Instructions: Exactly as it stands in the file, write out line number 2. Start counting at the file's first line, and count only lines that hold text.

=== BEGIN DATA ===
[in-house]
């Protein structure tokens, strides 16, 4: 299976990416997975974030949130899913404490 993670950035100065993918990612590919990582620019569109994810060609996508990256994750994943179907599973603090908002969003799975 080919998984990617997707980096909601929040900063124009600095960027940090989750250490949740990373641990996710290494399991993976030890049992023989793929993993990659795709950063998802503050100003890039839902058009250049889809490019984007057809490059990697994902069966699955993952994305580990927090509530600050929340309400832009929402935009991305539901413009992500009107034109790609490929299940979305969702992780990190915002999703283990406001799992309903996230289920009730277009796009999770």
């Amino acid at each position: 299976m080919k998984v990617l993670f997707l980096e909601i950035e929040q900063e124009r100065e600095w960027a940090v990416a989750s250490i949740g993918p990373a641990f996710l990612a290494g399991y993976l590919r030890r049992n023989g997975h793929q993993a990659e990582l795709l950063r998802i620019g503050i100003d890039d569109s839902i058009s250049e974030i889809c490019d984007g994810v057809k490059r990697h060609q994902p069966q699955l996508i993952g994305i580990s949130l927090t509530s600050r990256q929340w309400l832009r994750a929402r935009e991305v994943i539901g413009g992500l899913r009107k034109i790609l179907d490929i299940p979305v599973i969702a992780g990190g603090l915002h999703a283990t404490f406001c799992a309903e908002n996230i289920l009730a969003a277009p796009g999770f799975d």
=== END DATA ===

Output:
């Protein structure tokens, strides 16, 4: 299976990416997975974030949130899913404490 993670950035100065993918990612590919990582620019569109994810060609996508990256994750994943179907599973603090908002969003799975 080919998984990617997707980096909601929040900063124009600095960027940090989750250490949740990373641990996710290494399991993976030890049992023989793929993993990659795709950063998802503050100003890039839902058009250049889809490019984007057809490059990697994902069966699955993952994305580990927090509530600050929340309400832009929402935009991305539901413009992500009107034109790609490929299940979305969702992780990190915002999703283990406001799992309903996230289920009730277009796009999770």